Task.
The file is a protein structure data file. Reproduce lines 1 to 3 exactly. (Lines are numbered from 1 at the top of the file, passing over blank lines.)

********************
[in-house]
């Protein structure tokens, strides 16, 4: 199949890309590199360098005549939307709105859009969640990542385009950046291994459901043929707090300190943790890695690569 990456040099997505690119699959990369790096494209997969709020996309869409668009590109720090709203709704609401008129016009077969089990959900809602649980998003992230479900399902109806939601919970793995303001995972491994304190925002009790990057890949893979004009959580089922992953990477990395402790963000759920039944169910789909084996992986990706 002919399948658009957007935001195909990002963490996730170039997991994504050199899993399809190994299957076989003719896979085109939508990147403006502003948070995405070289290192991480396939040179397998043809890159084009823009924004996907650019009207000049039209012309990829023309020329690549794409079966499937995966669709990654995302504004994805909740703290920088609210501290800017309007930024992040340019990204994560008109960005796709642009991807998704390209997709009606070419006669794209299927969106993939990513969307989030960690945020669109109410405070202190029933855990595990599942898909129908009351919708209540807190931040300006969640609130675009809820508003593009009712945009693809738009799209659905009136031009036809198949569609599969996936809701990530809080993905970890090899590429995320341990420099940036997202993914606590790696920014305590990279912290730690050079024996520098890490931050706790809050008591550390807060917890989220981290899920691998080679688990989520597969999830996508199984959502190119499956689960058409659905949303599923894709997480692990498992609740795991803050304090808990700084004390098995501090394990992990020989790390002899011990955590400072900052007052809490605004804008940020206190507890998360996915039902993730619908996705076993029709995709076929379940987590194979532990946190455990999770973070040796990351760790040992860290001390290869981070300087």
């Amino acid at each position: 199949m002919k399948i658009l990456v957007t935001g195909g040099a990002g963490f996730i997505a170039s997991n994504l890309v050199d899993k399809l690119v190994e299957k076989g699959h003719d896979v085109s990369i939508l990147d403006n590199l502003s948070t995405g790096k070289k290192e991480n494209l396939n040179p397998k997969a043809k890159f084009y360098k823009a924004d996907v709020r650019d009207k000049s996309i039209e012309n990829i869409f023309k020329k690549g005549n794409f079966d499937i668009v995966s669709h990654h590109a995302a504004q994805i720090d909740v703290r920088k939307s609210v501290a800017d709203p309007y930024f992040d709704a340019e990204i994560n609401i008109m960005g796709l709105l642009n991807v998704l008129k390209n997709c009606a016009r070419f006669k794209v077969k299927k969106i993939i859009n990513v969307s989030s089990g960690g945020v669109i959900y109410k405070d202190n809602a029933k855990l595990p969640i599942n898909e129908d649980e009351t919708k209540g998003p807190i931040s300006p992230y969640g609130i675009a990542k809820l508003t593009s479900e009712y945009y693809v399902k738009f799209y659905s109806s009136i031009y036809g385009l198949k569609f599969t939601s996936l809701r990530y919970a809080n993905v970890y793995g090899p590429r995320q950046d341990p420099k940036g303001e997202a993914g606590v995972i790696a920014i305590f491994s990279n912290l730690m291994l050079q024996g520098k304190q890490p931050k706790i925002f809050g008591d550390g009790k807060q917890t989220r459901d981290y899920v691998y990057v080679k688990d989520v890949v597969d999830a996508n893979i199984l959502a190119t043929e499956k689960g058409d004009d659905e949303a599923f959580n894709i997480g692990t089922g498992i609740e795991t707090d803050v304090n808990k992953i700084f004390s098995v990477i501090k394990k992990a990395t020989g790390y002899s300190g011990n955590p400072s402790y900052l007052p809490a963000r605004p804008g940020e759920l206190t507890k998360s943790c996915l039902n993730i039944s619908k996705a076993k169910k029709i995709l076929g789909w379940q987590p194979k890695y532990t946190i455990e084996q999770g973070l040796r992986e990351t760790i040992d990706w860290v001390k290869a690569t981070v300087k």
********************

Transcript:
[in-house]
């Protein structure tokens, strides 16, 4: 199949890309590199360098005549939307709105859009969640990542385009950046291994459901043929707090300190943790890695690569 990456040099997505690119699959990369790096494209997969709020996309869409668009590109720090709203709704609401008129016009077969089990959900809602649980998003992230479900399902109806939601919970793995303001995972491994304190925002009790990057890949893979004009959580089922992953990477990395402790963000759920039944169910789909084996992986990706 002919399948658009957007935001195909990002963490996730170039997991994504050199899993399809190994299957076989003719896979085109939508990147403006502003948070995405070289290192991480396939040179397998043809890159084009823009924004996907650019009207000049039209012309990829023309020329690549794409079966499937995966669709990654995302504004994805909740703290920088609210501290800017309007930024992040340019990204994560008109960005796709642009991807998704390209997709009606070419006669794209299927969106993939990513969307989030960690945020669109109410405070202190029933855990595990599942898909129908009351919708209540807190931040300006969640609130675009809820508003593009009712945009693809738009799209659905009136031009036809198949569609599969996936809701990530809080993905970890090899590429995320341990420099940036997202993914606590790696920014305590990279912290730690050079024996520098890490931050706790809050008591550390807060917890989220981290899920691998080679688990989520597969999830996508199984959502190119499956689960058409659905949303599923894709997480692990498992609740795991803050304090808990700084004390098995501090394990992990020989790390002899011990955590400072900052007052809490605004804008940020206190507890998360996915039902993730619908996705076993029709995709076929379940987590194979532990946190455990999770973070040796990351760790040992860290001390290869981070300087």
């Amino acid at each position: 199949m002919k399948i658009l990456v957007t935001g195909g040099a990002g963490f996730i997505a170039s997991n994504l890309v050199d899993k399809l690119v190994e299957k076989g699959h003719d896979v085109s990369i939508l990147d403006n590199l502003s948070t995405g790096k070289k290192e991480n494209l396939n040179p397998k997969a043809k890159f084009y360098k823009a924004d996907v709020r650019d009207k000049s996309i039209e012309n990829i869409f023309k020329k690549g005549n794409f079966d499937i668009v995966s669709h990654h590109a995302a504004q994805i720090d909740v703290r920088k939307s609210v501290a800017d709203p309007y930024f992040d709704a340019e990204i994560n609401i008109m960005g796709l709105l642009n991807v998704l008129k390209n997709c009606a016009r070419f006669k794209v077969k299927k969106i993939i859009n990513v969307s989030s089990g960690g945020v669109i959900y109410k405070d202190n809602a029933k855990l595990p969640i599942n898909e129908d649980e009351t919708k209540g998003p807190i931040s300006p992230y969640g609130i675009a990542k809820l508003t593009s479900e009712y945009y693809v399902k738009f799209y659905s109806s009136i031009y036809g385009l198949k569609f599969t939601s996936l809701r990530y919970a809080n993905v970890y793995g090899p590429r995320q950046d341990p420099k940036g303001e997202a993914g606590v995972i790696a920014i305590f491994s990279n912290l730690m291994l050079q024996g520098k304190q890490p931050k706790i925002f809050g008591d550390g009790k807060q917890t989220r459901d981290y899920v691998y990057v080679k688990d989520v890949v597969d999830a996508n893979i199984l959502a190119t043929e499956k689960g058409d004009d659905e949303a599923f959580n894709i997480g692990t089922g498992i609740e795991t707090d803050v304090n808990k992953i700084f004390s098995v990477i501090k394990k992990a990395t020989g790390y002899s300190g011990n955590p400072s402790y900052l007052p809490a963000r605004p804008g940020e759920l206190t507890k998360s943790c996915l039902n993730i039944s619908k996705a076993k169910k029709i995709l076929g789909w379940q987590p194979k890695y532990t946190i455990e084996q999770g973070l040796r992986e990351t760790i040992d990706w860290v001390k290869a690569t981070v300087k």